The 11-acre Centennial Center Park is the first City-owned and developed Park; the project was completed on schedule and under budget. Centennial Center Park is located in the center of Centennial on the north side of Arapahoe at Revere Parkway. This location was specifically chosen to provide recreation opportunities for neighborhoods and communities underserved by park facilities, and to establish a central location where citizens throughout the City could come together. The Park not only serves residents of Centennial and Arapahoe County but draws citizens from throughout the metro Denver area. A number of needs were identified by both the City and the public during the Park planning process. The Park site was acquired in early 2008, and a master plan was completed in 2009 after an extensive public outreach effort. As part of the planning process, citizens were given the opportunity to identify the types of uses and facilities they wanted in the Park. Residents expressed a lack of park facilities and recreational features, including children’s playgrounds, climbing walls, water play features and picnic facilities. The resulting plan for the Park reflected the community's vision and responded to the citizens' needs for recreation. Centennial Center Park is designed for year-round, family-friendly enjoyment. The site has many natural attributes that make it an exceptional location, including spectacular mountain vistas; changes in topography that create distinctive places; and access to the Lone Tree Creek drainage, which has the potential to provide riparian habitat and access to the region's park, open space and trail network. The Park’s features include playgrounds, water play areas, an outdoor amphitheatre, a plaza, picnic shelters, restrooms, mountain view overlooks, environmental and historical education exhibits, open space meadows, a butte, a native plant demonstration garden, climbing walls, walking trails, parking and entry gateways that provide an identity for the Park and community. Many of the materials used in the construction of the Park were found locally. The surface of the playground consists of 'poured in place’ rubber surfacing, which is made of recycled materials that provide a safe, clean, attractive and ADA accessible environment for children. Centennial Center Park opened April 27, 2012 and its success quickly became apparent. Within the first nine months, thousands visited the Park and more than 200 events were coordinated by citizens throughout the Denver metro area. In addition to numerous private events, the City of Centennial hosted three public events that were attended by thousands, including local public officials, Governor Hickenlooper and several Olympians. The usage of the Park during the first year was so high the City constructed more than 200 additional parking spaces to meet public demand. Funding and support for the $5.3 million Centennial Center Park came from a variety of sources, including Great Outdoors Colorado, DORA (Waste Tire Program), CenCON (an umbrella organization of 53 homeowner organizations and civic organizations), the Centennial Rotary Club and numerous other business and community partners.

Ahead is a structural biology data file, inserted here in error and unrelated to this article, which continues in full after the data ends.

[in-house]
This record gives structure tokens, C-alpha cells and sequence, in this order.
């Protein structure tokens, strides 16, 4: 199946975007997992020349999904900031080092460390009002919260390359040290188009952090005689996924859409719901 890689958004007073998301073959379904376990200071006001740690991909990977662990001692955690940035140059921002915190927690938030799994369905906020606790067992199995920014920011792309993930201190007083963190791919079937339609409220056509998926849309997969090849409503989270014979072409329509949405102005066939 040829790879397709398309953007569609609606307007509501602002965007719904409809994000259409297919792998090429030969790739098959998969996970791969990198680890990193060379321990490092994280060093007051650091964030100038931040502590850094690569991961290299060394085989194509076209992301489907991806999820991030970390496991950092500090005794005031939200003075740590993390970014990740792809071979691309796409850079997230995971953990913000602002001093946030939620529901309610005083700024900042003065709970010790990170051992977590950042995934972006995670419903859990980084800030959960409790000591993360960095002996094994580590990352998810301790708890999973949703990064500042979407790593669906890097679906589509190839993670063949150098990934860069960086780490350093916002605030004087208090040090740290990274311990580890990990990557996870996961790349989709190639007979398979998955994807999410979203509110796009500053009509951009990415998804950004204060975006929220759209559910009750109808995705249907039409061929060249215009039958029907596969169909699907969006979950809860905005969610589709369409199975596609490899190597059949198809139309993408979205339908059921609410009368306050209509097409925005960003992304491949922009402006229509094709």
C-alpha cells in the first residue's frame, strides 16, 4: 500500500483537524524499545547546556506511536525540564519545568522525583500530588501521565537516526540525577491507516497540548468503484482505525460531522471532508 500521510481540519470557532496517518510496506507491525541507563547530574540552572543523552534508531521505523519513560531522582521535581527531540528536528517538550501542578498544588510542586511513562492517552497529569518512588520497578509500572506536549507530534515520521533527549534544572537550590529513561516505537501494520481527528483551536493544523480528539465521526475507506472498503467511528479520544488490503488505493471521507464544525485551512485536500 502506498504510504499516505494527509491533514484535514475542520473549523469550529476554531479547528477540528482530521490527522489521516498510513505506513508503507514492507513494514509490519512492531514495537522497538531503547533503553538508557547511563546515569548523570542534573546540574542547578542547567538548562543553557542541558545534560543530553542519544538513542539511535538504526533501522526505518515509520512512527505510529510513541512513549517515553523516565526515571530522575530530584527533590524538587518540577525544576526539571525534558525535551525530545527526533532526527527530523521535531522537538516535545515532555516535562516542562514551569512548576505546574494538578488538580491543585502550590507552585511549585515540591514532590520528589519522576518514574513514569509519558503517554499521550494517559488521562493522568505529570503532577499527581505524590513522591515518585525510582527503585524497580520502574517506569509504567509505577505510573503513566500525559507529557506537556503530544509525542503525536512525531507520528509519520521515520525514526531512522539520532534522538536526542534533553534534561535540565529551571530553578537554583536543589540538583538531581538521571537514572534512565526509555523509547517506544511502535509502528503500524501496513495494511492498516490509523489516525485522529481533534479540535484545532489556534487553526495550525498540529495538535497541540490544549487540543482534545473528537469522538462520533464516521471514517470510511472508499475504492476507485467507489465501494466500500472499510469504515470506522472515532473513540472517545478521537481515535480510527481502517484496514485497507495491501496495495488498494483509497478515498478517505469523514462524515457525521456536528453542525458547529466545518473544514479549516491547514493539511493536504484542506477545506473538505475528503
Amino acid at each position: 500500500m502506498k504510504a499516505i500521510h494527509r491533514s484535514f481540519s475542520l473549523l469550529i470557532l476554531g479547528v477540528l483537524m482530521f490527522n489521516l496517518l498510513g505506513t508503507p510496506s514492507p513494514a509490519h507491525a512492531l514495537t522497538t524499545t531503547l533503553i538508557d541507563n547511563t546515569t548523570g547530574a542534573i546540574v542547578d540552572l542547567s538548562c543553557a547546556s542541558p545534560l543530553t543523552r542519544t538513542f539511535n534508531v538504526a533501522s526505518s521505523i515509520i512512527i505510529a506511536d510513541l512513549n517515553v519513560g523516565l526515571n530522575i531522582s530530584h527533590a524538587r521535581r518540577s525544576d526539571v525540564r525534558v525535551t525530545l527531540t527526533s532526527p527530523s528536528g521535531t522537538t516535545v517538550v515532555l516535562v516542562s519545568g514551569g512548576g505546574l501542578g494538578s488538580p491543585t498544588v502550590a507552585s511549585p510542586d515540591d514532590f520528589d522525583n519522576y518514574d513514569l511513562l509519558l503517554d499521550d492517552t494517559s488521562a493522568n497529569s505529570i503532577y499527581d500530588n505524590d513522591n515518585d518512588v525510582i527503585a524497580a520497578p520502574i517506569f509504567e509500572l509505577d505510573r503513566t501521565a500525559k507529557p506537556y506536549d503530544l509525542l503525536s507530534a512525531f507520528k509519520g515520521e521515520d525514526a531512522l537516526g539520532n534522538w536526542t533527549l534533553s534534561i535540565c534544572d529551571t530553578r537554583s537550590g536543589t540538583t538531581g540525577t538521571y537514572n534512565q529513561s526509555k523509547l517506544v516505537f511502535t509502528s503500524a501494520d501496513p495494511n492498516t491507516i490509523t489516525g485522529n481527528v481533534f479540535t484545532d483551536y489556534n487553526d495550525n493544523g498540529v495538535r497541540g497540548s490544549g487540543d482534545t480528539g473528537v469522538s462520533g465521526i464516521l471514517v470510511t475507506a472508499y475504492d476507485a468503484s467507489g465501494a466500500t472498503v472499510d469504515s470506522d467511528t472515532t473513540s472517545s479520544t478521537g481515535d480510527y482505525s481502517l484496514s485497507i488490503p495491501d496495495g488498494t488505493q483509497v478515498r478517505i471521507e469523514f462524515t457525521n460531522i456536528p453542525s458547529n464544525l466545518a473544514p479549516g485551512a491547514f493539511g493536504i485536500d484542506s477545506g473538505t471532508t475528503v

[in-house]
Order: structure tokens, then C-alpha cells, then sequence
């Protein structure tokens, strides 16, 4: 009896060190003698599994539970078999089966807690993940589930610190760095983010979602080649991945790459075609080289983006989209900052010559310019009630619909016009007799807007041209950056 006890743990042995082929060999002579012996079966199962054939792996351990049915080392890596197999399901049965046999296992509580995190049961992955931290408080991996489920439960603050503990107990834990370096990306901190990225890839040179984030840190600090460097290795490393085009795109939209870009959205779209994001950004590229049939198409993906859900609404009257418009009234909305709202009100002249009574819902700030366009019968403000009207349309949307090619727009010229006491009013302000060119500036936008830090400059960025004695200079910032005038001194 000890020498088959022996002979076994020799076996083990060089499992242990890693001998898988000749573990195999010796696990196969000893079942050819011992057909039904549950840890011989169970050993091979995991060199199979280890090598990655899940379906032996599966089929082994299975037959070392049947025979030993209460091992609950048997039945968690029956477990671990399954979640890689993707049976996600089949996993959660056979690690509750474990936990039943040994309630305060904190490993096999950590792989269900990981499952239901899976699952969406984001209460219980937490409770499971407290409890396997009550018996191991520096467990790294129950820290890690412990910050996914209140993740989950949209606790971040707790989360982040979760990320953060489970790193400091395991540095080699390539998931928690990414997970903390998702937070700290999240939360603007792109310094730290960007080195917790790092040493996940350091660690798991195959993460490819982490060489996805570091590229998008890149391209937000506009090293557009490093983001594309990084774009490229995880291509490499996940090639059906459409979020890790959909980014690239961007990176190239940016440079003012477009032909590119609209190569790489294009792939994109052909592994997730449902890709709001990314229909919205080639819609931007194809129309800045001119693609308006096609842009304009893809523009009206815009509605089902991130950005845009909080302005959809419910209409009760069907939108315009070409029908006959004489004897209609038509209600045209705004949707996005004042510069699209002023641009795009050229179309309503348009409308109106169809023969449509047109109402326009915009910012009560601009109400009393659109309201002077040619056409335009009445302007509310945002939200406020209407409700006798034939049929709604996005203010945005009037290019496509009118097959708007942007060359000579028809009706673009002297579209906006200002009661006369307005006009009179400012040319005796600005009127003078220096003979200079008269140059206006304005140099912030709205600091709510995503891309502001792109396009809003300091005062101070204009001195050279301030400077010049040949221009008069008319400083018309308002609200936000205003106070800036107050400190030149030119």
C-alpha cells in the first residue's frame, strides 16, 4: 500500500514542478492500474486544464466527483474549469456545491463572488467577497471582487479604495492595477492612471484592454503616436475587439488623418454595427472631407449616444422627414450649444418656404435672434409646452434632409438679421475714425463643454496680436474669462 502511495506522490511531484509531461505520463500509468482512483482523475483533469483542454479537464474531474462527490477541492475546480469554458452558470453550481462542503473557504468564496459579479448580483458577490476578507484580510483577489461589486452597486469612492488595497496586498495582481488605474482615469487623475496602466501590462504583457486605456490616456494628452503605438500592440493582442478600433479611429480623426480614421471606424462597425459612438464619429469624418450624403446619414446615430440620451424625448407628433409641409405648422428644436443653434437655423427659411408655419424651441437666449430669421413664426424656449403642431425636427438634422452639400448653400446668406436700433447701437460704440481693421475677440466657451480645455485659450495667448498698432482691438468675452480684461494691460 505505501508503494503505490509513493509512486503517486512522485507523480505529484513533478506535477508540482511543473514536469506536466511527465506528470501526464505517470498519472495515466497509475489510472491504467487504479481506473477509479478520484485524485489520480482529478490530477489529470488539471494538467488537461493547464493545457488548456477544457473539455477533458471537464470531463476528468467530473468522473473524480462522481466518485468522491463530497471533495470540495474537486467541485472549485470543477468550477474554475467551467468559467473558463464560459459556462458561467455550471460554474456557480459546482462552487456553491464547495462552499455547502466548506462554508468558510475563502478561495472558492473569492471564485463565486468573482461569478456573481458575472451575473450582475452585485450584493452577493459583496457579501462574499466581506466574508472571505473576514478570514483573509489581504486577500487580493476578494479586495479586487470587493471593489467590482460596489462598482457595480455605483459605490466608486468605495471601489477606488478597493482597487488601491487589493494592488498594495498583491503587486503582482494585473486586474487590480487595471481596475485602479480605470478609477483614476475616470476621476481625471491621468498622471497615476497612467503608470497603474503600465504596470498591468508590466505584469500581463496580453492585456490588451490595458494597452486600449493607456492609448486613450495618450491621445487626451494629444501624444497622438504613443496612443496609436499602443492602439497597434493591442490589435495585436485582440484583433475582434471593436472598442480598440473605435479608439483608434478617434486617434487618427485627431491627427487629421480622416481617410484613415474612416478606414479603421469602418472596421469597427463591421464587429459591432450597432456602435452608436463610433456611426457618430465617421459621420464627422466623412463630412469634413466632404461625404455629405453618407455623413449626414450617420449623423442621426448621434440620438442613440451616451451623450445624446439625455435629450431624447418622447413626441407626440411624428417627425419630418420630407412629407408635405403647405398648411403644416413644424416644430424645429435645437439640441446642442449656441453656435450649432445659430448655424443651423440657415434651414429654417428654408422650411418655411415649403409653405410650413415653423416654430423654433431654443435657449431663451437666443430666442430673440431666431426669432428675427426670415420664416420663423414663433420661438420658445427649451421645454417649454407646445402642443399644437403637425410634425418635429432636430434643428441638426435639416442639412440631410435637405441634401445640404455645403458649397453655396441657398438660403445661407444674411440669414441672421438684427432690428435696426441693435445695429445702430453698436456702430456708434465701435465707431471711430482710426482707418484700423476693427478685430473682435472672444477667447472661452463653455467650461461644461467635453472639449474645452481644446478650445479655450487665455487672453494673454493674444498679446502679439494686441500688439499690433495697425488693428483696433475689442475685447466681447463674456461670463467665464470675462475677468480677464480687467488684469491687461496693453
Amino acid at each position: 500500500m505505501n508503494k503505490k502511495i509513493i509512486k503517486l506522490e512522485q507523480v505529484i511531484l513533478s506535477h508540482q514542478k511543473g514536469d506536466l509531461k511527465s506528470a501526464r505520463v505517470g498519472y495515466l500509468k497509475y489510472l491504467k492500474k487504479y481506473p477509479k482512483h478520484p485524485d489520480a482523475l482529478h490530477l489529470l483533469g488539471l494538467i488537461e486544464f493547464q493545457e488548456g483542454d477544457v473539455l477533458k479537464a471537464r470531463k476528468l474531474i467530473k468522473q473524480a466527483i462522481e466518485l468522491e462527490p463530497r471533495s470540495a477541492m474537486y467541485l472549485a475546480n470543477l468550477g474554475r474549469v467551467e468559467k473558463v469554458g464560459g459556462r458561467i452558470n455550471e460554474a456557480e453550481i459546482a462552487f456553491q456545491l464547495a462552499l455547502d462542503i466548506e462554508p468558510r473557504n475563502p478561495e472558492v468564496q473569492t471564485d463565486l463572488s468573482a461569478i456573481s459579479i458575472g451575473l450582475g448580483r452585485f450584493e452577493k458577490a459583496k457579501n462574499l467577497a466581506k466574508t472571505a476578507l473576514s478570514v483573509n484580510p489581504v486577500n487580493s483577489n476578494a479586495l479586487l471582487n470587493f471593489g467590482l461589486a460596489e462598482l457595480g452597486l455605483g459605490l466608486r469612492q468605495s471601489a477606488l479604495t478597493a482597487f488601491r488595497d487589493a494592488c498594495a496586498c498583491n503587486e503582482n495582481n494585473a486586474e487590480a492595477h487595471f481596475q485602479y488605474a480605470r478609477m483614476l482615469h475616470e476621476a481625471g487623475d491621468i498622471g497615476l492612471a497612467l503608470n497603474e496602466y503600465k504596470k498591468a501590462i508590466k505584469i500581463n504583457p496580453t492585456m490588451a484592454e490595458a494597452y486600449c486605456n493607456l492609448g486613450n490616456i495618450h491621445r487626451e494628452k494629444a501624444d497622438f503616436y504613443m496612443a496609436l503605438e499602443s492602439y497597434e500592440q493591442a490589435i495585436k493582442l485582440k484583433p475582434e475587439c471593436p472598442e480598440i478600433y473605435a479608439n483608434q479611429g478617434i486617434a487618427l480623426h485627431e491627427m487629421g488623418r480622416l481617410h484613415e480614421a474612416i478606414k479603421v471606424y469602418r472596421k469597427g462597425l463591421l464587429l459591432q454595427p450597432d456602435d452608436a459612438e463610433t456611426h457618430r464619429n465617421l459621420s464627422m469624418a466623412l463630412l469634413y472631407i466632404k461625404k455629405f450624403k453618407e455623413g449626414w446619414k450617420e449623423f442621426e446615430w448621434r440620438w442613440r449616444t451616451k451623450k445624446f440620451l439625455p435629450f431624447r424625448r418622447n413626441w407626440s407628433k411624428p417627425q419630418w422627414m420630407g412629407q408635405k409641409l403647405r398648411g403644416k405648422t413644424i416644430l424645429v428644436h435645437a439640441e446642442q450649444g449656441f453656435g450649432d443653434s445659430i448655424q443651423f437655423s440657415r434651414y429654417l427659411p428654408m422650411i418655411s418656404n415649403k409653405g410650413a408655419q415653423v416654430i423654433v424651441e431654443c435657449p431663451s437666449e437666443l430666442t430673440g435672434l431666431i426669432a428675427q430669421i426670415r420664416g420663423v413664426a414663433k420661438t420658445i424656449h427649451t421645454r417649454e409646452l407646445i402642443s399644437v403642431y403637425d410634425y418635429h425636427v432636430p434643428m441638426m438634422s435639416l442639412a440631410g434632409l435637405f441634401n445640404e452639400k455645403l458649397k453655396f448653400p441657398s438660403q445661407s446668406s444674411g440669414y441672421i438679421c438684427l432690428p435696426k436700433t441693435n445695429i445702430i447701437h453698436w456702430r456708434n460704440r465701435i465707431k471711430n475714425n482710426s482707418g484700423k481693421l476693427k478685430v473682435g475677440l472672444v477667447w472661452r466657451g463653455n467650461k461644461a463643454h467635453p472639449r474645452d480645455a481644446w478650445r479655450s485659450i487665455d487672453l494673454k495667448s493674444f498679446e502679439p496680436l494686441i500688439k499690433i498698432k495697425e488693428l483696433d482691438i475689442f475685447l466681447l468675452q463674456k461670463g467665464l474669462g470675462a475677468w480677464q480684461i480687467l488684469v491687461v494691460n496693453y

Washington Village Cohousing